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From Josh Trutwin <j...@trutwins.homeip.net>
Subject Re: [users@httpd] RewriteMap questions
Date Wed, 30 May 2007 20:11:39 GMT
On Wed, 30 May 2007 15:06:27 -0400
"Joshua Slive" <joshua@slive.ca> wrote:

> On 5/30/07, Josh Trutwin <josh@trutwins.homeip.net> wrote:
> > I have been asked to create rewrite rules for sites that use an
> > old page naming scheme to a new one.  The first attempt was to
> > create a .htaccess file that had a rewrite rule for every page,
> > something like:
> >
> > RewriteRule ^new_page_name.php$ /sitepages/pid123.php [L,QSA,NC]
> >
> > Works ok for small sites, but some of them have thousands of pages
> > which translates to thousands of RewriteRules which of course bogs
> > down the apache server.
> >
> > I was going to look at creating a rewritemap using a .db hash
> > file - my main concern is that we have some existing URL's that
> > map to actual files on the system.  My thought was to do
> > something like this:
> >
> > RewriteMap existing  prg:/path/to/file/map.pl
> > RewriteMap redirects dbm:/path/to/file/map.db
> >
> > RewriteRule ^/(.*) ${existing:$1} [L,QSA]
> > RewriteRule ^/(.*) ${redirects:$1} [L,QSA]
> >
> > My thought being that the first map is a program that tests if the
> > URL matches an actual file/dir in the doc root, returning NULL if
> > it doesn't.  If it matches then processing would stop and the
> > first RewriteRule would work.  But if it doesn't match, does the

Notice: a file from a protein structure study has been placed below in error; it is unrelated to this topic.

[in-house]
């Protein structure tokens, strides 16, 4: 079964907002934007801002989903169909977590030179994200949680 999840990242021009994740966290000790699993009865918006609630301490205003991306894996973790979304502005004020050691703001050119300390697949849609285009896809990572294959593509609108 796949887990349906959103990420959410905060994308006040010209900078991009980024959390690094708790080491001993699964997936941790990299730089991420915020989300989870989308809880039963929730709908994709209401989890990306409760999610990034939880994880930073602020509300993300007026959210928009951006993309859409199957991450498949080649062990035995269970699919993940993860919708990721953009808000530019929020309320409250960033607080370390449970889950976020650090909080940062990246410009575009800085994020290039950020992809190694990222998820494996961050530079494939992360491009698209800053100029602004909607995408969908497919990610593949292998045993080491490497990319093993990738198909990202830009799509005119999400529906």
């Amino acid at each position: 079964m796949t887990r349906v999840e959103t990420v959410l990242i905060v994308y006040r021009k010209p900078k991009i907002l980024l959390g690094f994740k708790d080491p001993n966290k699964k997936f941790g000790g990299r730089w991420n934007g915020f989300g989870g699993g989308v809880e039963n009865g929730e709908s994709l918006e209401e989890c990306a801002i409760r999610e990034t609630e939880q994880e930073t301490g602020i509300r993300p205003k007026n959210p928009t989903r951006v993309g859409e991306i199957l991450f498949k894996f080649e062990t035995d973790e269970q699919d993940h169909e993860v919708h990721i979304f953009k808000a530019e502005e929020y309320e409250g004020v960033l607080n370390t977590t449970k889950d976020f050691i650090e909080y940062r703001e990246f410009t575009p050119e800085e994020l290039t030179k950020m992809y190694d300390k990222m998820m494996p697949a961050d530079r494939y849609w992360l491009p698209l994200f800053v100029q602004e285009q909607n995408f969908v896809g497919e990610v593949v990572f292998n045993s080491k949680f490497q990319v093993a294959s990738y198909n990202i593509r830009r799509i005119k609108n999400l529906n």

> > second RewriteRule even get executed?  If not, do I then have to
> > resort to a single map that is a perl program that first checks
> > if the URL maps to a page and if not manually reads the map file?
> >
> > Also, curious if anyone has a PhP example of a map program, I'm a
> > little more proficient in that - or even python...
> 
> Don't use a map program if you can avoid it. The dbm maps are safer
> and faster.
> 
> What you want is easy enough to get, using something like
> 
> RewriteCond ${existing:$1|NOT-FOUND} =NOT-FOUND
> RewriteRule ^/(.*) ${redirects:$1} [L,QSA]
> 
> You could also, if you want, simply use a RewriteCond to test if the
> file being requested exists on the filesystem. See the -d and -f
> tests.

Thanks - great suggestions - now my next issue.  This is all done in
VirtualHosts, I noticed RewriteMap cannot be declared in a .htaccess
so I put it in the VirtualHost like so:

<VirtualHost *:80>
        VirtualDocumentRoot /httpd/%0/html
	RewriteMap rewriter dbm:/httpd/%0/html/rewrite_map.db 
</VirtualHost>

The RewriteMap doesn't seem to replace the %0 with the directory name
- so I have a directory /httpd/josh.test.com/html which has
rewrite_map.db.pag and rewrite_map.db.dir.  I created a .htaccess in
josh.test.com/html:

RewriteRule ^(.*) ${rewriter:$1} [R]

When attempting to access the site though I get a "No such file or
directory" error on /httpd/%0/html/rewrite_map.db.pag

Can I declare the RewriteMap once as above to map to each
VirtualHost's directory?

Thanks!  Feels like this is getting a lot closer.

Josh

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